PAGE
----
Callahan, W. A. (2008). Chinese Visions of World Order: Post-hegemonic or a new Hegemony? International Studies Review, 10, 749-761.
Center for American Progress (2014). Moving U.S.-China Relations Toward a New Model of Major Power Relationship [Press release]. Retrieved from http://search.proquest.com.eproxy1.lib.hku.hk/docview/1500660620?accountid=14548
Cheng, T. Y. (2013). US-China Relations: A New Type of Great Power Relationship? Paper presented at the 2013 Taiwan-US-Japan Trilateral Security Dialogue. http://www.aei.org/wp-content/uploads/2014/05/-chenguschinarelationstaiwanusjapantrilateral_155200357110.pdf
Engdahl, F. W. (2005). Iraq and Washington’s ‘seeds of democracy’. Current Concerns, 5.
Jacques, M. (2012). When China Rules the World. London: Penguin Group.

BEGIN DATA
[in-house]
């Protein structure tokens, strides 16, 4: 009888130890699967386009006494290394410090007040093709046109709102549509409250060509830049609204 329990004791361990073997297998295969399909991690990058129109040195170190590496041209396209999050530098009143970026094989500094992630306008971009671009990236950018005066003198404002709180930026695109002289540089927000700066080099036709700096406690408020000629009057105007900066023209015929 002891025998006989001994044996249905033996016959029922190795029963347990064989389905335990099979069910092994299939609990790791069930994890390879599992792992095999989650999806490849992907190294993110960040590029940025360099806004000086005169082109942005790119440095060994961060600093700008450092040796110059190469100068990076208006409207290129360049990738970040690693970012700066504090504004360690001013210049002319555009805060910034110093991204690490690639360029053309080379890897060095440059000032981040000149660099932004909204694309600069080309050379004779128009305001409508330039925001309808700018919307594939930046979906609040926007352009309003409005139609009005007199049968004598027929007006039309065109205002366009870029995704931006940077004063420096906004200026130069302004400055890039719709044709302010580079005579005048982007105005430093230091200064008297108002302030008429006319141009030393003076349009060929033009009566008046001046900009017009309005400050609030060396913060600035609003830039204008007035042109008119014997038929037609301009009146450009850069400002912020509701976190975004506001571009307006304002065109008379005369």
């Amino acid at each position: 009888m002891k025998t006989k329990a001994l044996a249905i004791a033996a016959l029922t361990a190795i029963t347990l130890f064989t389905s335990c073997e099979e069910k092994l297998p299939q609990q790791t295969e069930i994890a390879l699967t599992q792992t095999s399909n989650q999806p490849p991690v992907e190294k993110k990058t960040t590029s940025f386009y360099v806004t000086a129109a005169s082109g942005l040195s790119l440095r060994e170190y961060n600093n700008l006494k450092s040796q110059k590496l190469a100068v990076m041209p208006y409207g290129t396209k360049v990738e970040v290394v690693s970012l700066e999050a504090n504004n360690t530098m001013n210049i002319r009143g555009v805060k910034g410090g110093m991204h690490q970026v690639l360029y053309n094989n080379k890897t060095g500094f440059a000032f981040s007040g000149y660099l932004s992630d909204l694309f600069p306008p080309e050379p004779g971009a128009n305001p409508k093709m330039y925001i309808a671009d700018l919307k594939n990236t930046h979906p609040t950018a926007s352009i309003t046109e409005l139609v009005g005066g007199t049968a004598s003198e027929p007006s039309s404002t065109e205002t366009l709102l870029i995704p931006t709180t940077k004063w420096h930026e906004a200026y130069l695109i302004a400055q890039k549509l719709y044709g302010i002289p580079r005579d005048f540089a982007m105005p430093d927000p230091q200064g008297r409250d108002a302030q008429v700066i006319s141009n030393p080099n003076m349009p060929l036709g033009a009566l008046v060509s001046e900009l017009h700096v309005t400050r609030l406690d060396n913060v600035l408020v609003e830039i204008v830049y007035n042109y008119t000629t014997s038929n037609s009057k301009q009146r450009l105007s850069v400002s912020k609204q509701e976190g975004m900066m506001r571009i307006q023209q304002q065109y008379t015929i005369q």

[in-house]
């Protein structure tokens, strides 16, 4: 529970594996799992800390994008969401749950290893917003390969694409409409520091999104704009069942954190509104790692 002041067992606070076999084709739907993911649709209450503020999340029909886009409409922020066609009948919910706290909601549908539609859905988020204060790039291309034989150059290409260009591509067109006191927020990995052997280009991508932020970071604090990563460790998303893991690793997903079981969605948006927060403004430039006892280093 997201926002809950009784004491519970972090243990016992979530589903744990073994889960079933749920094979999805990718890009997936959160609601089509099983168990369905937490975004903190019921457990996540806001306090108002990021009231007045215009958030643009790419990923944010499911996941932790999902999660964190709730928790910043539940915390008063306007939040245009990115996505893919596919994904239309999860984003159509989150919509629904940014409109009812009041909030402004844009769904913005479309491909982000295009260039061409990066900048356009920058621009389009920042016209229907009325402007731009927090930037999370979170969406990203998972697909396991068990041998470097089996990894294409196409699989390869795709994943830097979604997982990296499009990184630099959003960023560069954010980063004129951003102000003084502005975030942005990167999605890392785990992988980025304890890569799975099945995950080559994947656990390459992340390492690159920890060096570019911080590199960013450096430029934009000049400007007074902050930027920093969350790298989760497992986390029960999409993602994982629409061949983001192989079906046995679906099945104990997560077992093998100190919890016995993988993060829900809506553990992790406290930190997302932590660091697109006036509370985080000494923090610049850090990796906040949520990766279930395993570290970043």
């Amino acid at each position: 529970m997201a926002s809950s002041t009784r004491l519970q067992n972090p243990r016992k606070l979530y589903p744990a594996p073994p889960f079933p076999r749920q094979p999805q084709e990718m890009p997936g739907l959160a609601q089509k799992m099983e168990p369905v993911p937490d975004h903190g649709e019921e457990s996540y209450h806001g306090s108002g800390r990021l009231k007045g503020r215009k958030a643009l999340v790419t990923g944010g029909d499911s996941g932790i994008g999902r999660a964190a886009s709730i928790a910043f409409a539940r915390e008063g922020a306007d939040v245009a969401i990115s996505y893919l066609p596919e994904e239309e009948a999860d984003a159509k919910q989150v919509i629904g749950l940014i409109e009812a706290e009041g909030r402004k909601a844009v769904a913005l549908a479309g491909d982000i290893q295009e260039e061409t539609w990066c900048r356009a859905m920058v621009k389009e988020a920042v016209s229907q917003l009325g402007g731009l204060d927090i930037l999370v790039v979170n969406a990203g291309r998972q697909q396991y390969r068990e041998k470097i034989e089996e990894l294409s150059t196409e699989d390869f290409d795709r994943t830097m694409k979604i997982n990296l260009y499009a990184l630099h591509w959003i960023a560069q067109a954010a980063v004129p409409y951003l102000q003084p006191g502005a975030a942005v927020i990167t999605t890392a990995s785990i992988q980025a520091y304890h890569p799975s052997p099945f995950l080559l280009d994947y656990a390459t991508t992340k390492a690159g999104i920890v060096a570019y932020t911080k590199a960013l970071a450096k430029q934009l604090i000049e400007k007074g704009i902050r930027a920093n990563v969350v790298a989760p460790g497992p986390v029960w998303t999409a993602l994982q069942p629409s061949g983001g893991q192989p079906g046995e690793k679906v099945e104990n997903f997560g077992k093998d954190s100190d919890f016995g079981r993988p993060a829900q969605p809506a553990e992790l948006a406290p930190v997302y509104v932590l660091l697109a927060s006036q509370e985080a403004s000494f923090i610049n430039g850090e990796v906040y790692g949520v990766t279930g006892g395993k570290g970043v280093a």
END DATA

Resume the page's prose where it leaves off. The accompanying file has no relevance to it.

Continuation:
Jian, J. (2009). China says ‘no thanks’ to G-2. Asia Times. Retrieved from http://www.atimes.com/atimes/China/KE29Ad01.html
Kiernan, B. U. (1987). A Systems Perspective on Soviet-American Relations. Political Psychology, 8(2), 245-247.
Lampton, D. M. (2013). A New Type of Major-Power Relationship: Seeking a Durable Foundation for U.S.-China Ties. Asia Policy 16.
Martina M., L. H., Ben Blanchard. (2014). China says 2014 military budget to rise 12.2 percent. Reuters. Retrieved from http://www.reuters.com/article/2014/03/05/us-china-parliament-defence-idUSBREA2400H20140305
Modelski, G. Long Cycles in Global Politics. from Encyclopedia of Life Support Systems
Nathan, A. J. (2009). Principles of China’s Foreign Policy. Retrieved from http://afe.easia.columbia.edu/special/china_1950_forpol_principles.htm
White, H. (2012). The China choice: why America should share power: Black Inc.
White H., C. W., Wu Jianmin. (2014). A New Type of Great Power Dialogue. Foreign Policy.
Wei, Z. (2014). A New Model for China-US Relations? The Diplomat.

Submitted for HKU course: China and World Order (CCCH9012).

Copyright © 2015 Eric Cheung. All rights reserved.
Please note that copying without proper acknowledgement (plagiarism) is a very serious offence in the academic world.